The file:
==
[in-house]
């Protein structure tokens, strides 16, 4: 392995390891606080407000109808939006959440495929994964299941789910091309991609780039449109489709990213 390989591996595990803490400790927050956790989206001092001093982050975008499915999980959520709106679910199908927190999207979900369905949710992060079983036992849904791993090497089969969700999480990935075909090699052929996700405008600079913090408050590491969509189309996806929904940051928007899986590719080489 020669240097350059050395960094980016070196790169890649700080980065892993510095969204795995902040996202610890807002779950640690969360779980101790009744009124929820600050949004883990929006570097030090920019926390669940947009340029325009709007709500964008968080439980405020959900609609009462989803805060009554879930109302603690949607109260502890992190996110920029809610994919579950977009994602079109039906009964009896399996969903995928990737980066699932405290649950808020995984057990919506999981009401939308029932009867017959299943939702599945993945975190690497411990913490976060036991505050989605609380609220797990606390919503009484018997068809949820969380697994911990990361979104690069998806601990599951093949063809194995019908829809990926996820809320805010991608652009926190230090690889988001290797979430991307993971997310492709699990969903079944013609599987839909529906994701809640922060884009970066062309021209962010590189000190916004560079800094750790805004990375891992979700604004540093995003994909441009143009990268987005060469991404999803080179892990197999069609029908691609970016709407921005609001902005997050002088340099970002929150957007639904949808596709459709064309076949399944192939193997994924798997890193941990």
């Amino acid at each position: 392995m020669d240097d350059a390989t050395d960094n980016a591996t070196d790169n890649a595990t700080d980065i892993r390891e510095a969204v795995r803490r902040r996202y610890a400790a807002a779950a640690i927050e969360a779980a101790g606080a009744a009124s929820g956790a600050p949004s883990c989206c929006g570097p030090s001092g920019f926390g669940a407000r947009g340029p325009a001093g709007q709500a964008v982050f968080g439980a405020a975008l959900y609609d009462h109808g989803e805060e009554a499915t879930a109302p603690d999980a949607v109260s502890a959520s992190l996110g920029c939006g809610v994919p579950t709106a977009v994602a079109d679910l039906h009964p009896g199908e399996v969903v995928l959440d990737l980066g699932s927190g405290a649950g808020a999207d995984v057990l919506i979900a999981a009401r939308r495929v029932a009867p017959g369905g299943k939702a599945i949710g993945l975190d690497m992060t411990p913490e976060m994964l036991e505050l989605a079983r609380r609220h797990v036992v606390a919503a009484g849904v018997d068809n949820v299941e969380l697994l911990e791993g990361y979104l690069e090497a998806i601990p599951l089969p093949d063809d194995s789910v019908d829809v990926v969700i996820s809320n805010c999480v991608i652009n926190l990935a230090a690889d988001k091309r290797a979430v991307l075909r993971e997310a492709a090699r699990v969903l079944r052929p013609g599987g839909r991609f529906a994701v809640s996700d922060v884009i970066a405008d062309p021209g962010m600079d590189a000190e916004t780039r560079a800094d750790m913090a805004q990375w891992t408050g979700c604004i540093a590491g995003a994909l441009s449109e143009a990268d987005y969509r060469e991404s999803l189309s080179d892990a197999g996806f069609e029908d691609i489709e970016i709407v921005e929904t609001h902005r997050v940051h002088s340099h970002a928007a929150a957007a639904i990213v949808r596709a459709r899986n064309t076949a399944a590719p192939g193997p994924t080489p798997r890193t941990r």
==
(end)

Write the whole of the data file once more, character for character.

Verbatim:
[in-house]
């Protein structure tokens, strides 16, 4: 392995390891606080407000109808939006959440495929994964299941789910091309991609780039449109489709990213 390989591996595990803490400790927050956790989206001092001093982050975008499915999980959520709106679910199908927190999207979900369905949710992060079983036992849904791993090497089969969700999480990935075909090699052929996700405008600079913090408050590491969509189309996806929904940051928007899986590719080489 020669240097350059050395960094980016070196790169890649700080980065892993510095969204795995902040996202610890807002779950640690969360779980101790009744009124929820600050949004883990929006570097030090920019926390669940947009340029325009709007709500964008968080439980405020959900609609009462989803805060009554879930109302603690949607109260502890992190996110920029809610994919579950977009994602079109039906009964009896399996969903995928990737980066699932405290649950808020995984057990919506999981009401939308029932009867017959299943939702599945993945975190690497411990913490976060036991505050989605609380609220797990606390919503009484018997068809949820969380697994911990990361979104690069998806601990599951093949063809194995019908829809990926996820809320805010991608652009926190230090690889988001290797979430991307993971997310492709699990969903079944013609599987839909529906994701809640922060884009970066062309021209962010590189000190916004560079800094750790805004990375891992979700604004540093995003994909441009143009990268987005060469991404999803080179892990197999069609029908691609970016709407921005609001902005997050002088340099970002929150957007639904949808596709459709064309076949399944192939193997994924798997890193941990």
């Amino acid at each position: 392995m020669d240097d350059a390989t050395d960094n980016a591996t070196d790169n890649a595990t700080d980065i892993r390891e510095a969204v795995r803490r902040r996202y610890a400790a807002a779950a640690i927050e969360a779980a101790g606080a009744a009124s929820g956790a600050p949004s883990c989206c929006g570097p030090s001092g920019f926390g669940a407000r947009g340029p325009a001093g709007q709500a964008v982050f968080g439980a405020a975008l959900y609609d009462h109808g989803e805060e009554a499915t879930a109302p603690d999980a949607v109260s502890a959520s992190l996110g920029c939006g809610v994919p579950t709106a977009v994602a079109d679910l039906h009964p009896g199908e399996v969903v995928l959440d990737l980066g699932s927190g405290a649950g808020a999207d995984v057990l919506i979900a999981a009401r939308r495929v029932a009867p017959g369905g299943k939702a599945i949710g993945l975190d690497m992060t411990p913490e976060m994964l036991e505050l989605a079983r609380r609220h797990v036992v606390a919503a009484g849904v018997d068809n949820v299941e969380l697994l911990e791993g990361y979104l690069e090497a998806i601990p599951l089969p093949d063809d194995s789910v019908d829809v990926v969700i996820s809320n805010c999480v991608i652009n926190l990935a230090a690889d988001k091309r290797a979430v991307l075909r993971e997310a492709a090699r699990v969903l079944r052929p013609g599987g839909r991609f529906a994701v809640s996700d922060v884009i970066a405008d062309p021209g962010m600079d590189a000190e916004t780039r560079a800094d750790m913090a805004q990375w891992t408050g979700c604004i540093a590491g995003a994909l441009s449109e143009a990268d987005y969509r060469e991404s999803l189309s080179d892990a197999g996806f069609e029908d691609i489709e970016i709407v921005e929904t609001h902005r997050v940051h002088s340099h970002a928007a929150a957007a639904i990213v949808r596709a459709r899986n064309t076949a399944a590719p192939g193997p994924t080489p798997r890193t941990r």